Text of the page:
Now, not only do the financial behemoths have all of your money and a good chunk of your income, but the IRS (the biggest behemoth of all) also has, very surreptitiously, taken control of a very big chunk of your retirement income.

As we pass through the financial euphoria of the 1990s, mutual funds multiply like fungi in a petri dish and more American money moves from the control of Americans to the accounts of the behemoths. Larger and larger incomes allow the behemoths to swell their holdings and give the unsuspecting American, as well as the behemoths, a false sense of prosperity.

You'd think that the end is near, but there are still a couple of chapters. The recession of 1999, followed by the damage to America's psyche on 9/11, and the ensuing two-plus years of devastating market losses hurt all Americans in one way or another. It also bothered the behemoths. Americans hesitated, reduced 401(k) contributions, and shied away from mutual funds.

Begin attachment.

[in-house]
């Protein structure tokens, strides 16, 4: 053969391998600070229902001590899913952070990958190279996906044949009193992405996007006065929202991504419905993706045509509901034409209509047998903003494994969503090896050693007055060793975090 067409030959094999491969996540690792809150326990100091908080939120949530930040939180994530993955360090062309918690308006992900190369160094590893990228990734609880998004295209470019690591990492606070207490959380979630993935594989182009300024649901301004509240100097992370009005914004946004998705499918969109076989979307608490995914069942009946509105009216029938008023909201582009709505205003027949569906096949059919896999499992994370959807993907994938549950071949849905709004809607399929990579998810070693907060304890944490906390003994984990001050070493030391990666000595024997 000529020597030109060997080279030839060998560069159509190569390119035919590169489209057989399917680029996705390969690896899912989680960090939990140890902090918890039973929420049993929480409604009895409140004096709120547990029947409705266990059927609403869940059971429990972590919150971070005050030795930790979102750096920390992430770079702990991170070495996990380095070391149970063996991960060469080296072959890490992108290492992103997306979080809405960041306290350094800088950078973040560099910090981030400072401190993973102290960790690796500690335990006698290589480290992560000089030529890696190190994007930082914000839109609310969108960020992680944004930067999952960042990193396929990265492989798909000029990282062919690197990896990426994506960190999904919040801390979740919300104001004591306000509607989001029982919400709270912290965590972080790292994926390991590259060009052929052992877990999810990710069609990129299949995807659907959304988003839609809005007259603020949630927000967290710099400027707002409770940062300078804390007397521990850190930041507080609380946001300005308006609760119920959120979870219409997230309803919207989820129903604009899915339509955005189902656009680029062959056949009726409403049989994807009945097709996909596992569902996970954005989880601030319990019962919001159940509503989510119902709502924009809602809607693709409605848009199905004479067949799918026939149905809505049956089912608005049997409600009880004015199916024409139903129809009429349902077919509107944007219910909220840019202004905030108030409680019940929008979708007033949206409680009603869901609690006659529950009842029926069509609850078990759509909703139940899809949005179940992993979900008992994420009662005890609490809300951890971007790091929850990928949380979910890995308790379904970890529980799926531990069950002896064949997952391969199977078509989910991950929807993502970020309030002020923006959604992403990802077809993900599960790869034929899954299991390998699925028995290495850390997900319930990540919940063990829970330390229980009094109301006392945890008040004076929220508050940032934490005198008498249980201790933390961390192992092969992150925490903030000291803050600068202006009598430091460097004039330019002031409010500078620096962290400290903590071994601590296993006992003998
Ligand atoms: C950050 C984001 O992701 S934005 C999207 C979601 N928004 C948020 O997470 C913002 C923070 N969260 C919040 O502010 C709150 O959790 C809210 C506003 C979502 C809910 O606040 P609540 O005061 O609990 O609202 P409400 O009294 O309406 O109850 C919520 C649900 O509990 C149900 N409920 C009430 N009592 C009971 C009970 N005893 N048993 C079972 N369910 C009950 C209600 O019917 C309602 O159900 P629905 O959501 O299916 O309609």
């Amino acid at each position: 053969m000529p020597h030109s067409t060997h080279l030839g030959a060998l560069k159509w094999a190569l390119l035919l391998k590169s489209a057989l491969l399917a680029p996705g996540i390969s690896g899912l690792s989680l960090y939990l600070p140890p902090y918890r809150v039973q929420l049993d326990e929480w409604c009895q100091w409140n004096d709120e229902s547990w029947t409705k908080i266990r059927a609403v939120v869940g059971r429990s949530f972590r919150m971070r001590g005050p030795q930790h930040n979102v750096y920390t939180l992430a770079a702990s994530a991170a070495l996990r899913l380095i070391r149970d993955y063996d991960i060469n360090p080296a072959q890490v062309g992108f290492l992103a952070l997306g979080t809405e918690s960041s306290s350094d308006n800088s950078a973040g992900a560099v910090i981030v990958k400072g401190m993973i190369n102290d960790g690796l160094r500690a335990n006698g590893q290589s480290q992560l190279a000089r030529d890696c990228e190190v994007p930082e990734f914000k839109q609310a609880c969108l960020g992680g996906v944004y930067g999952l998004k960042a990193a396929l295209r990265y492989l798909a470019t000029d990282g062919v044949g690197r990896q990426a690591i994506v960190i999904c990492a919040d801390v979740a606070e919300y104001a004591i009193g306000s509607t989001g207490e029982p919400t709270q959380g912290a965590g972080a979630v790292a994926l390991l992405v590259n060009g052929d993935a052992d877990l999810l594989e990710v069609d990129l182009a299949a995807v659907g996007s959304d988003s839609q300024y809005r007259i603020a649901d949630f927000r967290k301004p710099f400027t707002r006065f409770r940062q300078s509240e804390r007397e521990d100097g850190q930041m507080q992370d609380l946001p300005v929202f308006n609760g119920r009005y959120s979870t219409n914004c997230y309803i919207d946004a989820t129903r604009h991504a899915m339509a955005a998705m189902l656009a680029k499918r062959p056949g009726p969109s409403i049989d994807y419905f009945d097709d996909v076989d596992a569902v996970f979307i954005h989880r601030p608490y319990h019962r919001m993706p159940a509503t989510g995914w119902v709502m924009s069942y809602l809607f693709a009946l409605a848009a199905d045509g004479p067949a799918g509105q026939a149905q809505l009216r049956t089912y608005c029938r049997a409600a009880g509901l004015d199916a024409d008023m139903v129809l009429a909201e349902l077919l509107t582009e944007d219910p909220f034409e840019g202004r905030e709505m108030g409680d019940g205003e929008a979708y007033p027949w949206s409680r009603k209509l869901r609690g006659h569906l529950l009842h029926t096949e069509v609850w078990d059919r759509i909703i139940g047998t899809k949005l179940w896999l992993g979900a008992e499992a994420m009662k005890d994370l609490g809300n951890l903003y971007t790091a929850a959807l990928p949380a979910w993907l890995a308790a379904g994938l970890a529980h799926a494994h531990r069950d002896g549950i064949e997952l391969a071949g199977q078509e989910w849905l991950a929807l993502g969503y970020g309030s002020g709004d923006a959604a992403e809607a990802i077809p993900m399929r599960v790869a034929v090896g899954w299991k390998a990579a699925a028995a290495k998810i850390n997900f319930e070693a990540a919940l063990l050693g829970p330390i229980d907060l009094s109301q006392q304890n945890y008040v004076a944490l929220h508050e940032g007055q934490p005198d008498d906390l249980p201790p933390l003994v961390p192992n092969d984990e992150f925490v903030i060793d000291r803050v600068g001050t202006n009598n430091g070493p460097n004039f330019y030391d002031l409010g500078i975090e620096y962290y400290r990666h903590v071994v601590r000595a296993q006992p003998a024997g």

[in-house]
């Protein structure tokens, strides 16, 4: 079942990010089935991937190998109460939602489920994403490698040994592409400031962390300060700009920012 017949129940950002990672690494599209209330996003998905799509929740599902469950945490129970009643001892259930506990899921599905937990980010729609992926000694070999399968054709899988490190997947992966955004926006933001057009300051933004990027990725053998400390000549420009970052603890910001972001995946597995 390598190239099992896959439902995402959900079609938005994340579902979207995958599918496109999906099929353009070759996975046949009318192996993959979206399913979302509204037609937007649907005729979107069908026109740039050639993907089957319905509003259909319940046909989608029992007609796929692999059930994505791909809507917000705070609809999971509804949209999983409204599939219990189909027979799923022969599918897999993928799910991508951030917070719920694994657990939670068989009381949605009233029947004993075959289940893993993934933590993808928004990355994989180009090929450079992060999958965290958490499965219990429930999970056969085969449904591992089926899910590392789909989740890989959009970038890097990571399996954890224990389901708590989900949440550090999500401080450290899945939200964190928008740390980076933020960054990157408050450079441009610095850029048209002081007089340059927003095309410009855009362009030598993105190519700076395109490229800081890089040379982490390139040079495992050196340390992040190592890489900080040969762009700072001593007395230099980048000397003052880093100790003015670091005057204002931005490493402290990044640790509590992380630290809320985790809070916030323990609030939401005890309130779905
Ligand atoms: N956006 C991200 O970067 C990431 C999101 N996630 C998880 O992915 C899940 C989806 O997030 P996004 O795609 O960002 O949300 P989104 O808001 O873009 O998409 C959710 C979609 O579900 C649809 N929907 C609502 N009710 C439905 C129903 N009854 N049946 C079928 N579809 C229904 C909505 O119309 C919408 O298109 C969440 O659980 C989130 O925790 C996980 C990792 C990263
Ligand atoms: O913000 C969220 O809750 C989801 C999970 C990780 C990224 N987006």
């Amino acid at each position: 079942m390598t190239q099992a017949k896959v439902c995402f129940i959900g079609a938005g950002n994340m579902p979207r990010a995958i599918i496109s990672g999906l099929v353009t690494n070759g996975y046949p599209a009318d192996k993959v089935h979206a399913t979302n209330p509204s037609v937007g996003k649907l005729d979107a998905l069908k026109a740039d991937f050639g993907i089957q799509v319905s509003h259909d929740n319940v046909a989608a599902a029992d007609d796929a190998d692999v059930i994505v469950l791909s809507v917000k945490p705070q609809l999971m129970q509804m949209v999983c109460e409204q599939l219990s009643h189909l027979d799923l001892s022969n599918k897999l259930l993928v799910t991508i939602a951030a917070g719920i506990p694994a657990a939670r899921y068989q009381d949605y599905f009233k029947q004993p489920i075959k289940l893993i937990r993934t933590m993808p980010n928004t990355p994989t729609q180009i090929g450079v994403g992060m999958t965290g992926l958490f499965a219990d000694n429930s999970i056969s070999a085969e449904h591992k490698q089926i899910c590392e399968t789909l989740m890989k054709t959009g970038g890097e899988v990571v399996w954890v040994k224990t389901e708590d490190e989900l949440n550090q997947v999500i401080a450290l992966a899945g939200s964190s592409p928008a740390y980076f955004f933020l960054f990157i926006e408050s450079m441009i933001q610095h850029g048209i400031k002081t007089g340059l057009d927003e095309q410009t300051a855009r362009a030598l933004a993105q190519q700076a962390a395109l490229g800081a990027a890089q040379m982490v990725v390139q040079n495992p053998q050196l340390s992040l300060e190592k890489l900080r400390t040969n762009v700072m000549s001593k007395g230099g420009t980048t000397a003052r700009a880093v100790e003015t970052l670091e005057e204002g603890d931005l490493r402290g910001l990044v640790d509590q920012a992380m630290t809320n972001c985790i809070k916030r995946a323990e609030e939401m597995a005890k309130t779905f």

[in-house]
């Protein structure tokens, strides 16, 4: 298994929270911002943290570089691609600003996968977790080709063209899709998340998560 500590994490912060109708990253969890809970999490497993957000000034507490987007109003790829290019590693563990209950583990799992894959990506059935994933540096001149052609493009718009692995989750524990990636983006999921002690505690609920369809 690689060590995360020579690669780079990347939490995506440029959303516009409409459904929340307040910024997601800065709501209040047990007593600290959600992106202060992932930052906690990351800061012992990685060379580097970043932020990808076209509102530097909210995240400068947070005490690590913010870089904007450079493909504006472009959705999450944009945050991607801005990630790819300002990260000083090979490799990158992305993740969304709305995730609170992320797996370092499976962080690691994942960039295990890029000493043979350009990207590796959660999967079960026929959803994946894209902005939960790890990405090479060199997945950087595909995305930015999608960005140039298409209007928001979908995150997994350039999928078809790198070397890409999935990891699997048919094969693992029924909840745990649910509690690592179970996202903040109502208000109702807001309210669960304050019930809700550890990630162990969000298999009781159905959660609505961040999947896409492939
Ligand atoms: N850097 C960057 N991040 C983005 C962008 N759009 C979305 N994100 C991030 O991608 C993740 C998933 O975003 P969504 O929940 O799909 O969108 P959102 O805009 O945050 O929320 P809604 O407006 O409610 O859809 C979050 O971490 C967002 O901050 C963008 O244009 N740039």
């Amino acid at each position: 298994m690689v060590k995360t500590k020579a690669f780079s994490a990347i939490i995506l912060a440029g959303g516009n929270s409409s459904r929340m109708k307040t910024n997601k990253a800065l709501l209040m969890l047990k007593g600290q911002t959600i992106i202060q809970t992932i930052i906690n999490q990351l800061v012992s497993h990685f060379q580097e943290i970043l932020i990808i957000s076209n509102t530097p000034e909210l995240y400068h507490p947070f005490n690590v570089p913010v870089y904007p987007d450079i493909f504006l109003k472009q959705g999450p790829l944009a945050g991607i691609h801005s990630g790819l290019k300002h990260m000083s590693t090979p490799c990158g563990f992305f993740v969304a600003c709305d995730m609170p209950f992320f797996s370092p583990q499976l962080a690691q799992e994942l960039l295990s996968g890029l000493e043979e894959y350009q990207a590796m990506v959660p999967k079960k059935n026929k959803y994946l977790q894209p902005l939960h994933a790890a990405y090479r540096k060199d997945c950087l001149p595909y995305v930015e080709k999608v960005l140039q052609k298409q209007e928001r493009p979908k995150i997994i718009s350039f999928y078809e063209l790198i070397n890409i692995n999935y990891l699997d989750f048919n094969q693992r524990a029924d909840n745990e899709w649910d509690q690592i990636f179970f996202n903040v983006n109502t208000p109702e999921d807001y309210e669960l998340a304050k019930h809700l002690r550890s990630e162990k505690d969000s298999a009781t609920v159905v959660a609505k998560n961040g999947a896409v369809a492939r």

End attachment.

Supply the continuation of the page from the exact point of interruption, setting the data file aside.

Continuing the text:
The behemoths needed a new way to pilfer money from Americans. "What's left?" they wondered. We have all the savings. We have all the income we can get. Aha! There's one source left: home equity. We can convince America that real property -- especially the homes they cherish so much -- will increase in value forever. We'll convince the U.S. Congress -- especially the folks on the banking committee -- to encourage lending money to anyone who wants it. Then we'll convince the borrower to use the shadow equity in their homes to finance other purchases and even investments.

And so it was. And so it is. Now the country is broke. The banks and investment firms are broke. Americans are broke. But there are exceptions. Remember the corporate shield that many executives hid behind? It worked. They are not broke.